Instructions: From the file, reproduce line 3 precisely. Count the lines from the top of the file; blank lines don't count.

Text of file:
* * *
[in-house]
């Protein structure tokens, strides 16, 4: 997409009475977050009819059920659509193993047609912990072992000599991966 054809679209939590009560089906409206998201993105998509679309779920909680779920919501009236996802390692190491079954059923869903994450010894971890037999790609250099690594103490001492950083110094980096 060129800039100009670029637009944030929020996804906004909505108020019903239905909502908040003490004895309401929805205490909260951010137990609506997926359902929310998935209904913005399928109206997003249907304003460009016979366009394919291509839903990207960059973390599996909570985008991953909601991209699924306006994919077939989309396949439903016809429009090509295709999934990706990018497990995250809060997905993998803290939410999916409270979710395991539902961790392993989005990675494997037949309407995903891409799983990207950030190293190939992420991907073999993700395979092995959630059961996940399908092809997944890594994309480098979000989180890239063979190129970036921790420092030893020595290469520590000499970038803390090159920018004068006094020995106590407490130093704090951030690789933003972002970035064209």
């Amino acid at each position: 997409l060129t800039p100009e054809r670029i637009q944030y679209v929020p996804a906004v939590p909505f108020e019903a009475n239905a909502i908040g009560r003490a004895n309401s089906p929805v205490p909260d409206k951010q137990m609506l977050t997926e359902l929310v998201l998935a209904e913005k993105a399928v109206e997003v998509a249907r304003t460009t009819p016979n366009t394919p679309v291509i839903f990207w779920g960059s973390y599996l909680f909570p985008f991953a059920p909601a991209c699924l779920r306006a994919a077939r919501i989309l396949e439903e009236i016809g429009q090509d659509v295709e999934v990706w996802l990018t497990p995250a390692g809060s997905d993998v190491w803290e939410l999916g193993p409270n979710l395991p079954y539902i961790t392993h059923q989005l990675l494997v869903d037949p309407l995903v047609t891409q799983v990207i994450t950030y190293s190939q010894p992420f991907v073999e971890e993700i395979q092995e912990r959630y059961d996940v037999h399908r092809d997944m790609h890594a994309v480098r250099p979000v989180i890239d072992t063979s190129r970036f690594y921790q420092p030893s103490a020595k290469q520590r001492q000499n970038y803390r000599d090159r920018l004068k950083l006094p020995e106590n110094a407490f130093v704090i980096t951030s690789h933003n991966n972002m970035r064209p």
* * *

């Amino acid at each position: 997409l060129t800039p100009e054809r670029i637009q944030y679209v929020p996804a906004v939590p909505f108020e019903a009475n239905a909502i908040g009560r003490a004895n309401s089906p929805v205490p909260d409206k951010q137990m609506l977050t997926e359902l929310v998201l998935a209904e913005k993105a399928v109206e997003v998509a249907r304003t460009t009819p016979n366009t394919p679309v291509i839903f990207w779920g960059s973390y599996l909680f909570p985008f991953a059920p909601a991209c699924l779920r306006a994919a077939r919501i989309l396949e439903e009236i016809g429009q090509d659509v295709e999934v990706w996802l990018t497990p995250a390692g809060s997905d993998v190491w803290e939410l999916g193993p409270n979710l395991p079954y539902i961790t392993h059923q989005l990675l494997v869903d037949p309407l995903v047609t891409q799983v990207i994450t950030y190293s190939q010894p992420f991907v073999e971890e993700i395979q092995e912990r959630y059961d996940v037999h399908r092809d997944m790609h890594a994309v480098r250099p979000v989180i890239d072992t063979s190129r970036f690594y921790q420092p030893s103490a020595k290469q520590r001492q000499n970038y803390r000599d090159r920018l004068k950083l006094p020995e106590n110094a407490f130093v704090i980096t951030s690789h933003n991966n972002m970035r064209p």